New teachers are excited, often nervous, and full of great ideas. Experienced teachers have a handle on classroom management, and use tried-and-true methods for bringing the best out in their students. In some ways, excitement and passion are more important than years of experience. When it comes to teaching, however, experience can make a huge difference in students’ lives, helping them to grow and develop during a crucial period of their lives. But why? Aren’t good teachers simply good teachers? Not necessarily. While a novice can still be an effective teacher, there’s often just no substitute for experience.
Effectiveness Increases Year After Year
Some feel that the longer a teacher is in the classroom, the more improvement decreases with each passing year. However, recent research shows that this just isn’t true. Researchers at Brown University found in one of their large studies that teachers averaged a boost of 40% on student test scores between their 10th and 30th year on the job. While novice teachers do make the greatest gains in their first few years of teaching, research shows that teachers are able to have positive impacts on students long past their early years.
Increasing students’ achievement doesn’t just help them learn and set them up for future success, it also helps to boost their confidence and engagement. Teachers are the most important school-controlled factor in student achievement, and the simple truth is that some teachers are far more effective than others. While experience isn’t the only factor in this equation, it is an important part of improving student achievement.
Experienced Teachers are Role Models
Thinking back on your own teachers, one or two probably stands out in your mind as having a profound and positive impact on you. Teachers are role models for their students, and an inspirational teacher can make a big difference on student growth and development.
Today, students have a wide range of challenges to contend with: identity, expectations for academic achievement, their home environment, and navigating relationships with their peers. New problems like cyberbullying put students at risk for depression and self-harm – students who are cyberbullied are 2 to 9 times more likely to contemplate suicide than their peers. Students that are struggling in their personal and academic lives can turn to a trusted teacher and get help—and an experienced teacher is well-equipped to help them get through their challenges and rise above them. Through observation and firsthand experience, veteran teachers are often more perceptive when it comes to spotting students who are struggling and know the best methods for reaching individual students so they can get the help they need.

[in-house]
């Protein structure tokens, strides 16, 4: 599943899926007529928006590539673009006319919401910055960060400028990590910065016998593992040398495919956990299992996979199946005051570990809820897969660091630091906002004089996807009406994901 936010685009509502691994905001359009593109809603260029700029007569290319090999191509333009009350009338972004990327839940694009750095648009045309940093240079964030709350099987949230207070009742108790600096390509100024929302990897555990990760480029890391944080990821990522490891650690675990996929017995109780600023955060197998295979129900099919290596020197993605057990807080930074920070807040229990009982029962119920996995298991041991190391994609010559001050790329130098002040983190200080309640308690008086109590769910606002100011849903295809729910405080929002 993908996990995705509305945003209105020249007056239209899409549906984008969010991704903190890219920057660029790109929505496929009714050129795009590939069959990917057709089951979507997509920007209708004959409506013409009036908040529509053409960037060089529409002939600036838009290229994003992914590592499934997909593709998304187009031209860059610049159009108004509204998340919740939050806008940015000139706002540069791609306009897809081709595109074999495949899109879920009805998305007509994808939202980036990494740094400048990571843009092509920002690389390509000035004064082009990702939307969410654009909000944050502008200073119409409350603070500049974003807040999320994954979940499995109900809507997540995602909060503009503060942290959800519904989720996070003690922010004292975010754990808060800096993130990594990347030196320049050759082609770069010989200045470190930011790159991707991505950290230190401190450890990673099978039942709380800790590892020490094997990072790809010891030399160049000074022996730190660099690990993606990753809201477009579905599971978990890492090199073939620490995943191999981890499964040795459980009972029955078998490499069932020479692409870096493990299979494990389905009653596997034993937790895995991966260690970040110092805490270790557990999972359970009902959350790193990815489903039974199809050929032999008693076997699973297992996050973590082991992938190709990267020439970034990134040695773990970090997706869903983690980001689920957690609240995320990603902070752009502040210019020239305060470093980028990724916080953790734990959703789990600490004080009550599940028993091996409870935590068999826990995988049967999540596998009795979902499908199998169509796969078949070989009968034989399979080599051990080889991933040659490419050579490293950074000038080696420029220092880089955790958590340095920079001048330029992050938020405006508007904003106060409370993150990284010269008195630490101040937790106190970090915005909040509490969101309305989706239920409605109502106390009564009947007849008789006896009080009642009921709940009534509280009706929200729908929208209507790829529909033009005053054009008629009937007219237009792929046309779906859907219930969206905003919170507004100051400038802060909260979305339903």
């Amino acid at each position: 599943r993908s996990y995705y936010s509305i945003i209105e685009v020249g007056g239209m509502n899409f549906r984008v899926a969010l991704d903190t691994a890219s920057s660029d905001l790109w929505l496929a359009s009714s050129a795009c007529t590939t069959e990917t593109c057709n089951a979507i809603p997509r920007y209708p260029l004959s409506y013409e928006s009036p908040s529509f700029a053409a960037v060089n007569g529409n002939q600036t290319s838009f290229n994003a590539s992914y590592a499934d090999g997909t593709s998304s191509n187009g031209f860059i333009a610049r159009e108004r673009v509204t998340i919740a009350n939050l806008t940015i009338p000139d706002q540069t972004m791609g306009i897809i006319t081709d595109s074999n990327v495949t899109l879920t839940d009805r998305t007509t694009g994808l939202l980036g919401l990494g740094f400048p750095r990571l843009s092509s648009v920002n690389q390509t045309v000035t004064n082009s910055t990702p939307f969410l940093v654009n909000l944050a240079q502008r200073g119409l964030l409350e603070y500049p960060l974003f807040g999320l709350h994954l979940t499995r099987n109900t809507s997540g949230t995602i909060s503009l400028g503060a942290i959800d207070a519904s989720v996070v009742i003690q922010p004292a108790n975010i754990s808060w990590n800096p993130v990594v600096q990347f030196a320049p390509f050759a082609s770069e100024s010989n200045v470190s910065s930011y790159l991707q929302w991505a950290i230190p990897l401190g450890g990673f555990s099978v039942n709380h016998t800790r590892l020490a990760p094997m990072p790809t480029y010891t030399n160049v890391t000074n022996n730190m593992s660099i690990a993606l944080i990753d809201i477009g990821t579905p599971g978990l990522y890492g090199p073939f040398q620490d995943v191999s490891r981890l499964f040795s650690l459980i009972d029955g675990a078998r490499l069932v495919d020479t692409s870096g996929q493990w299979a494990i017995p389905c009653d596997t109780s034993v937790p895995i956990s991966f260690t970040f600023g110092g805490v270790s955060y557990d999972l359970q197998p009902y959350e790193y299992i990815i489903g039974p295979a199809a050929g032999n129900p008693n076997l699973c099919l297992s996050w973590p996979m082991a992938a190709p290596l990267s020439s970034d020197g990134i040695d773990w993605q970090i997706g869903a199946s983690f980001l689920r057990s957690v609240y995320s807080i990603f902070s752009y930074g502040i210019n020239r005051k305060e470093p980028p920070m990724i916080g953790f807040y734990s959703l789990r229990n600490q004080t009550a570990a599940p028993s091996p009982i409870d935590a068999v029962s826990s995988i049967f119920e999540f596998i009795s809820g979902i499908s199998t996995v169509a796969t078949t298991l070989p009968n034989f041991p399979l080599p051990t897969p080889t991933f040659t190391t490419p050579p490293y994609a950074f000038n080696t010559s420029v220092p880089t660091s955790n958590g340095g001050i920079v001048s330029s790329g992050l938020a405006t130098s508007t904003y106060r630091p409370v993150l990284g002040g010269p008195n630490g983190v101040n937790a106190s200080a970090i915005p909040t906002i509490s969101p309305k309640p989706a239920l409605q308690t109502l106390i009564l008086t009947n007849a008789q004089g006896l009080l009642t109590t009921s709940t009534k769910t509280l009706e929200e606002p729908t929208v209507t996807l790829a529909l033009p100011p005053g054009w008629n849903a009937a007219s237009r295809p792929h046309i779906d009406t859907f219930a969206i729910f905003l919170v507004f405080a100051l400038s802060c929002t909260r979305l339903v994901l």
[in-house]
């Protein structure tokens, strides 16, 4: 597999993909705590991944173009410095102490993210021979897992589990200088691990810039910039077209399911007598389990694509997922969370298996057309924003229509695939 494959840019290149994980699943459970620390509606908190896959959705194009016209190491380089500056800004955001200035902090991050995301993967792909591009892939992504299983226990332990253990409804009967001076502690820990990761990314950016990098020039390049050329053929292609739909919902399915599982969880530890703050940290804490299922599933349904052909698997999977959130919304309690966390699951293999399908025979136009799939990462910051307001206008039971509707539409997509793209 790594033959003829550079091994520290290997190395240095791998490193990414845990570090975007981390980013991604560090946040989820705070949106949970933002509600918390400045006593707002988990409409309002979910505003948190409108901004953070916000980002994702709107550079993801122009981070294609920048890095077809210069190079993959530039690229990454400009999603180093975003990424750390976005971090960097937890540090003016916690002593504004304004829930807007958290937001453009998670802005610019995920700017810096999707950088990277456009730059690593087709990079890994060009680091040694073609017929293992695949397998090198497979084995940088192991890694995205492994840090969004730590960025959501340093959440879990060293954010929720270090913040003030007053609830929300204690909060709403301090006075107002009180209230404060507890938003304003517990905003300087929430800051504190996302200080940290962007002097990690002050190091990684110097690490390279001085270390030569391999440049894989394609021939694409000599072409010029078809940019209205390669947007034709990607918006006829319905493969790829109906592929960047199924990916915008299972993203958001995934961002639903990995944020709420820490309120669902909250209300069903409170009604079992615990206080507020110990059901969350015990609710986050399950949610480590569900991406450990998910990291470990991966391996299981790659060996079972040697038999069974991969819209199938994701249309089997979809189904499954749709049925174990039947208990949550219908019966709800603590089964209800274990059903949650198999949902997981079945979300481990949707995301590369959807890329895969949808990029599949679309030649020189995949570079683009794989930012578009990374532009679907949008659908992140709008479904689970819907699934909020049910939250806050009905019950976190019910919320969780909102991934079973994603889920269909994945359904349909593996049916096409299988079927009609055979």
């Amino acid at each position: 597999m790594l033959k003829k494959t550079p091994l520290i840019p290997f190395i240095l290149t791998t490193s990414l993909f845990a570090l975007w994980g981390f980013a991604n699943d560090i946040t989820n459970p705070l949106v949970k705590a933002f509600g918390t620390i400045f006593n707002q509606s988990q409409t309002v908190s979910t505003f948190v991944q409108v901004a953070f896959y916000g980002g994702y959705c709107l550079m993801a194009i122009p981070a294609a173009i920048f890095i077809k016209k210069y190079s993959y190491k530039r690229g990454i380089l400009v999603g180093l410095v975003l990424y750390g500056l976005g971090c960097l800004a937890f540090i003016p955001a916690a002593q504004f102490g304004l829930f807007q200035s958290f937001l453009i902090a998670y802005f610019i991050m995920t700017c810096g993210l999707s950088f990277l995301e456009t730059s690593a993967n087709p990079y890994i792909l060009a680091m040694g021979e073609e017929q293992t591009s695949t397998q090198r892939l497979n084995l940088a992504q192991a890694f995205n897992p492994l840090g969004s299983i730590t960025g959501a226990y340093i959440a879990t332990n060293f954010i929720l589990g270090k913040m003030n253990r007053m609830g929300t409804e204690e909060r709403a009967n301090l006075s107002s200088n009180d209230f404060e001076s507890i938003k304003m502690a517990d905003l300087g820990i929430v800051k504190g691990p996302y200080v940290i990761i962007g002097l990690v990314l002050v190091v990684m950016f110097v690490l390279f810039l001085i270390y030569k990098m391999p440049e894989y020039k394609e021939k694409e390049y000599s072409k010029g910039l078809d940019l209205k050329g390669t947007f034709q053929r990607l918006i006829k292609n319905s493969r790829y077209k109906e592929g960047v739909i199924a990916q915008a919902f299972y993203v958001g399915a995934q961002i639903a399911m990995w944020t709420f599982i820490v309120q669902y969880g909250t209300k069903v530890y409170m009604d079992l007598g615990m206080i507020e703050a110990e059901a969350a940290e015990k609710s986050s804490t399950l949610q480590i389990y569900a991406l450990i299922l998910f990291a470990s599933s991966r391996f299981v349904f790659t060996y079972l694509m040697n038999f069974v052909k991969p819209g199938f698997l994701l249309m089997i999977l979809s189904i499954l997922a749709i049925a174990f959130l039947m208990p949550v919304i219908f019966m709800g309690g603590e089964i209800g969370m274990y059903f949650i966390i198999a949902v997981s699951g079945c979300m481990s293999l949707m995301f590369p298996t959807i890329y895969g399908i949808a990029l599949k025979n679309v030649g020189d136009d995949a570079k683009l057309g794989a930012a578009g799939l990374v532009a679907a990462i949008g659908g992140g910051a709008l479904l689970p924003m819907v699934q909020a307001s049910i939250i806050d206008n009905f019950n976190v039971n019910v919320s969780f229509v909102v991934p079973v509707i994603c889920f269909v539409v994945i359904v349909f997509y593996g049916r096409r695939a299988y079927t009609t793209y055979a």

Encouraging Good Habits
Aside from test scores, experienced teachers are skilled at helping students cultivate good habits. Evidence from North Carolina middle schools shows that experienced teachers can reduce absences in the classroom, and even promote good habits outside the classroom. These experienced teachers are more effective at getting students to read for fun at home, a habit that is vitally important, but decreasing rapidly: a Scholastic survey revealed that only 51% of students enjoy reading books for fun, a decline from 60% in 2010.
Getting the Necessary Experience
Of course, the problem with becoming experienced is that it takes time. Teachers need to be given the tools and time they need to grow and develop as educators, but they also need to be as prepared as possible before taking on their own classrooms. Getting as much student teaching in as possible is a good start – a mentor can monitor and help course-correct before the novice teacher has his or her own classroom. Taking teacher education a step further with a Master’s in Education is also helpful for getting the initial experience needed to help students achieve.
All of this shows how important it is to ensure that good teachers stay in their positions long term. However, teacher retention has been poor. This is especially true among organizations such as Teach for America or within special education programs where 82% of teachers say there is a shortage of professionals to meet the needs of students with disabilities. Teacher turnover is hard on schools and students, and many teachers don’t stay in the profession long enough to develop the experience necessary to enrich their students’ lives long-term. The good news? Changing schools doesn’t change the effectiveness of teachers, so wherever they are, experienced teachers can be a positive influence.
So what can be done to encourage teachers to stay in the field for 10, 20, 30+ years? Fair salaries are a start, but that’s not enough. Teachers need to be given long-term support and development opportunities. They need the resources to help students succeed, and a positive and fair working environment. They need what we all need – respect, trust, and autonomy – and they’ll return these in kind to their students.
Photo is pixabay creative commons
Guest Author Bio
Sarah Daren has been a consultant for startups in multiple industries including health and wellness, wearable technology, nursing, and education. She implements her health knowledge into every aspect of her life, including her position as a yoga instructor and raising her two children. When she’s not watching the New York Yankees play, Sarah enjoys practicing yoga and reading a good book on the beach.